1 King 20:35 By the word of the Lord one of the company of the prophets said to his companion, “Strike me with your weapon,” but he refused.

36So the prophet said, “Because you have not obeyed the Lord, as soon as you leave me a lion will kill you.” And after the man went away, a lion found him and killed him.

37The prophet found another man and said, “Strike me, please.” So the man struck him and wounded him.

38Then the prophet went and stood by the road waiting for the king. He disguised himself with his headband down over his eyes. 39As the king passed by, the prophet called out to him, “Your servant went into the thick of the battle, and someone came to me with a captive and said, ‘Guard this man. If he is missing, it will be your life for his life, or you must pay a talent b of silver.’ 40While your servant was busy here and there, the man disappeared.”

“That is your sentence,” the king of Israel said. “You have pronounced it yourself.”

41Then the prophet quickly removed the headband from his eyes, and the king of Israel recognized him as one of the prophets. 42He said to the king, “This is what the Lord says: ‘You have set free a man I had determined should die. c Therefore it is your life for his life, your people for his people.’ ” 43Sullen and angry, the king of Israel went to his palace in Samaria.

Could the prophet not achieve the same goal without being struck?

If you take out 1 King 20:35-37 completely, how would that affect the plot of the story? It seems to me that it does not make any difference to Ahab at all and it would have saved one prophet from being killed by a lion. Ahab has no knowledge of the strike or the lion. So why does God require that strange preamble to the story? What is the point of it?

Why did the prophet not tell Ahab about the lesson of the what happened to his companion and the lion?

  • Link.
    – Lucian
    Commented Jun 10, 2020 at 14:54

2 Answers 2


First, about your side remark that a prophet could have been spared: a prophet who doesn't completely obey God (and can't tell when someone is speaking God's message - cmp. John 10.4,5) isn't a good servant, and God did punish others similarly in similar situations (1 Kings 13.15-24).

But to your main question - why did the prophet "need" to be struck?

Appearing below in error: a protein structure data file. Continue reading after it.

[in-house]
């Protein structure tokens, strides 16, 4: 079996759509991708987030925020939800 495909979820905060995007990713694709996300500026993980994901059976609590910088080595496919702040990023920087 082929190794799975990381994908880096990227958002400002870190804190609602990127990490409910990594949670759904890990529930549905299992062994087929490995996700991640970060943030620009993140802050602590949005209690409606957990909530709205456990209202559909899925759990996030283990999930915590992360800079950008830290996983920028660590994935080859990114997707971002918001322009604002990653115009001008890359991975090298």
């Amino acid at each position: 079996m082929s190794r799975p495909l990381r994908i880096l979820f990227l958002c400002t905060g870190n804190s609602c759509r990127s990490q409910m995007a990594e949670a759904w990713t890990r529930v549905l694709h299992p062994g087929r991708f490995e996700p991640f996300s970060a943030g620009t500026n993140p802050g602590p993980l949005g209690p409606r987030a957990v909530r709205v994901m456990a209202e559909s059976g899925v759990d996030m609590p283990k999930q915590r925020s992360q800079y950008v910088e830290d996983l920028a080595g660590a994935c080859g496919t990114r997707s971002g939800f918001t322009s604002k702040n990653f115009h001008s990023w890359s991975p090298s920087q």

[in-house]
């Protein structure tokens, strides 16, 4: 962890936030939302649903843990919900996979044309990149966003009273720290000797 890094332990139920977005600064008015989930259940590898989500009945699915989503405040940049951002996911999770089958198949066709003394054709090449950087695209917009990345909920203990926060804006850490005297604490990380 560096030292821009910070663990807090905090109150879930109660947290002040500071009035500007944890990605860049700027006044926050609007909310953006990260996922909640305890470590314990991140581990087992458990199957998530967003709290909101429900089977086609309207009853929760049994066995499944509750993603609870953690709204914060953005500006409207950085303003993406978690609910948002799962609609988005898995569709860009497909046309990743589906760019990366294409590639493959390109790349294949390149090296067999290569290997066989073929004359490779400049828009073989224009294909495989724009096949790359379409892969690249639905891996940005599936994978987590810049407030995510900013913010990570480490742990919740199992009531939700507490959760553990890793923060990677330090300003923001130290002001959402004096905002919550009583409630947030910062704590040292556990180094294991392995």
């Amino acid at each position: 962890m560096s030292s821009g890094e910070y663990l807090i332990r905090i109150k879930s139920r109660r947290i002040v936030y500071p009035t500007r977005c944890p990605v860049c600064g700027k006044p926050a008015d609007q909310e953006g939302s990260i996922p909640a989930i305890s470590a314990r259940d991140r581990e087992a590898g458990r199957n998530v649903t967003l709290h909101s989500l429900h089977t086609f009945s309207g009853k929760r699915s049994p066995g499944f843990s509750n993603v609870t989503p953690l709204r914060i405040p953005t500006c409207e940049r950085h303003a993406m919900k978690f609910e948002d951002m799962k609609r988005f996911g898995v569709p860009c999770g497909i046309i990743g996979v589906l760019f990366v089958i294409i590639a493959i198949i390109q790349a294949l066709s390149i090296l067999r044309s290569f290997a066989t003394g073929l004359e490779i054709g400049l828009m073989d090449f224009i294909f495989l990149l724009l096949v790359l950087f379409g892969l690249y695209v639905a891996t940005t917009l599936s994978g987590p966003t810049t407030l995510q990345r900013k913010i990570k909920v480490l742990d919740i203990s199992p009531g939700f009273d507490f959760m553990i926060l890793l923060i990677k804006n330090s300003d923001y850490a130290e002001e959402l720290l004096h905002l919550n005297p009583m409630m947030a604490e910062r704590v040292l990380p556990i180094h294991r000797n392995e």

Several times in the Old Testament we find God asking prophets to support His messages with physical illustration - see for instance Jer 27.2, Ezek 4.1-12, or 1 Kings 22.11 (though this last one wasn't a genuine message from God, it helps us infer that the illustration practice was commonly employed by prophets).

In our case, the hint is in the story the prophet tells Ahab later: "Your servant went into the thick of the battle". If the prophet is actually injured, it makes it that much more credible to Ahab that he actually came from the thick of the battle. This way, Ahab can focus on delivering correct judgement for the scenario instead of pondering on story inconsistencies.

(Speculatively, to the "need" part, we could theorize that God not only wanted to strengthen the story, but perhaps knew that Ahab would not believe the story at all if no injury was visible to support it.)


This is an excellent question. To understand this story and several the story throughout the Old Testament, you must recognize one of the main principles of the Old Testament. The children of Israel suffer from 2 significant sins. The first sin was idolatry. The Second Great sin was a lack of Obedience to the Word of God. Even modern-day Christians today struggle with the requirement of Obedience to be a faithful follower of God and Christ.

This concept is best summarized 1 Samual 15:22

But Samuel replied: “Does the LORD delight in burnt offerings and sacrifices as much as in obeying the LORD? To obey is better than sacrifice, and to heed is better than the fat of rams.

In other words, Obedience is better than sacrifice.

Saul was commanded by Samuel the Prophet to destroy everything in the city, including all the people and animals. But Saul chose to spare the king and thought it was better to keep the animals for sacrifice.

Saul thought that it would please the Lord if he offered all these animals as a sacrifice in the Temple. In Saul’s mind, this was a good thing. Samuel the Prophet explained to Saul that Obedience is better than sacrifice, to heed God’s word was more important. King Arab made the same mistake.

The Companion of the Prophet also made the same mistake. Verse 35 states that “By the word of the Lord,” the Companion was asked to strike the Prophet. But the Companion refused. The Companion made the same mistakes that Saul and Ahab made. They did not follow the word of the Lord.

This is one of the critical messages of the Old Testament. Obeying the word of the Lord is more important than what we think is best. Saul thought that all these animals would be a great sacrifice to the Lord, but that is not what God had commanded. Ahab thought that it would be better to spare this king, but that was not what God had commanded.

And last, the word of the Lord came to the Prophet and commanded the Companion that he should strike the Prophet. The Companion thought it would be wrong to hit a prophet of God, but that is not what the word of the Lord had commanded this man to do.

Often we think we know better than God. Too often, we listen to what think is best and not what the word of the Lord is saying. One of the main messages we should learn from the Old Testament is… Obedience to the word of God is more important then what we think.

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    It looks to me as though you are trying to 'teach' (from a presumed fund of knowledge and ability) rather than hermeneutically analyse. That is my own impression.
    – Nigel J
    Commented Jun 10, 2020 at 16:10

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